% previous messages above and in part II

  {pass, Input_value} ->
    lists:foreach(fun(Output_PID) ->
                    io:format("Stimulating ~w with ~w~n", [Output_PID, Input_value]),
                    Output_PID ! {stimulate, {self(), Input_value}}

Now we can start creating perceptrons.

64> N1_pid = spawn(ann, perceptron, [[],[],[]]).
65> N2_pid = spawn(ann, perceptron, [[],[],[]]).
66> N3_pid = spawn(ann, perceptron, [[],[],[]]).

Note that we get back three process IDs of the three perceptrons we created. Then we start connecting them.

67> ann:connect(N1_pid, N2_pid).
<0.325.0> output connected to <0.327.0>: [<0.327.0>]
<0.327.0> inputs connected to <0.325.0>: [{<0.325.0>,0.500000}]
68> ann:connect(N1_pid, N3_pid).
<0.325.0> output connected to <0.329.0>: [<0.329.0>,<0.327.0>]
<0.329.0> inputs connected to <0.325.0>: [{<0.325.0>,0.500000}]

We used N1 as an input node connected to perceptrons 2 and 3. So if N1 is passed a value, N2 and N3 should be stimulated with that value.

69> N1_pid ! {pass, 0.5}.
Stimulating <0.329.0> with 0.500000
{pass,0.500000}Stimulating <0.327.0> with 0.500000

<0.329.0> outputs: 0.562177

<0.327.0> outputs: 0.562177

Hurray! So now, the network's got tentacles, that we can connect all over the place, writhing, and wiggling with all its glee. However, this is currently a DUMB network. It can't classify anything because we haven't told it how to learn anything yet. How does it learn to classify things? It does so by adjusting the weights of the inputs of each perceptron in the network. And this, is the crux of neural networks in all its glory.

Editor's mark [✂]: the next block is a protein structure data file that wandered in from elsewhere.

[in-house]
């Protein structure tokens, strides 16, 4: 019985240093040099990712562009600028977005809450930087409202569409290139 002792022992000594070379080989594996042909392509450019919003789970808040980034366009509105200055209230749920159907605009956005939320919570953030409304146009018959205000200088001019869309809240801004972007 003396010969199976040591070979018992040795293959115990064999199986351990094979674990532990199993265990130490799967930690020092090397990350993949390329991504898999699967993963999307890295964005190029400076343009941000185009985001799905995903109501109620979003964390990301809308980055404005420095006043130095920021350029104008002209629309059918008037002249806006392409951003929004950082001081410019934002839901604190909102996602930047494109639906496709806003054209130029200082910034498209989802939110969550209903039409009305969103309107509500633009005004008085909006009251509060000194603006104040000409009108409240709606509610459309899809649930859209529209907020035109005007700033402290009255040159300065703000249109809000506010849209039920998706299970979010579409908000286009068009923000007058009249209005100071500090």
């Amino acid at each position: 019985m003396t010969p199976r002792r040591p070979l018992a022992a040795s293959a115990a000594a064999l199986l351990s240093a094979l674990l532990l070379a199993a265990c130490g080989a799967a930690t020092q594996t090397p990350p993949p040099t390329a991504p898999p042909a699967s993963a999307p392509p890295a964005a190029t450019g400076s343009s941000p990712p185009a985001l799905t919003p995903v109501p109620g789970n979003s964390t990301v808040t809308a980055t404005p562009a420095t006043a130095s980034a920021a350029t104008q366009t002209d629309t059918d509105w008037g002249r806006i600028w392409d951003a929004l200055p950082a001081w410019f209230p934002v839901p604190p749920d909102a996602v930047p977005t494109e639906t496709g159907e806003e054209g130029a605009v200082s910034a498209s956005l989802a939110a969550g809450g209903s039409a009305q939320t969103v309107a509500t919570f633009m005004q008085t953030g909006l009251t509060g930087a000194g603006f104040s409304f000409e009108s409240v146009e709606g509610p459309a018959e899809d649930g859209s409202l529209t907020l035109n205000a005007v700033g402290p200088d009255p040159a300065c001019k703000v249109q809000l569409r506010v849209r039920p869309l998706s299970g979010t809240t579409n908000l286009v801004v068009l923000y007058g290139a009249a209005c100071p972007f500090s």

Getting your learn on

In the last part, we were able to connect the perceptrons to each other. This time, we're going to look at how you'd actually learn.

The ways of learning

There are many types of neural networks. But this one that we're building is a classic feed-forward neural network. A feed-forward neural network is a linear classifier, and the way it learns is to adjust the hyperplane that separates different classes in multi-dimensional space to minimize classification error, according to what it has seen before. The way that one would adjust the hyperplane is to change the value of the weights in the neural network. But how much to adjust it?

The classic way is to use back propagation, which we'll explore here. Back propagation at its heart is just gradient descent. The layman's term of gradient descent is "pick the direction that gives me the steepest change". Gradient descent is known to get stuck at local minima(or maxima). But doing gradient descent in a high dimensional space like neural networks, it seems like it's hard to get stuck in a local minima, because there's always another "dimension" to escape.

People since used other methods to calculate the weights, such as genetic algorithms and particle swarm optimization. You can basically use any type of optimization algorithm to adjust the weights. Since back propagation is commonly associated with feed-forward neural networks, we'll concentrate on that.

Carrying the Error Backwards

To figure out the error at the output node is easy. You simply subtract the output from what the output was suppose to be, and that's your error (not exactly, but that's the idea). Given that error, it's relatively easy to adjust the weights of the output node. The problem is, how do you adjust weights in the hidden layers when you can't directly see their output? Even if you could, how would you know which way to adjust it, since it would affect other nodes?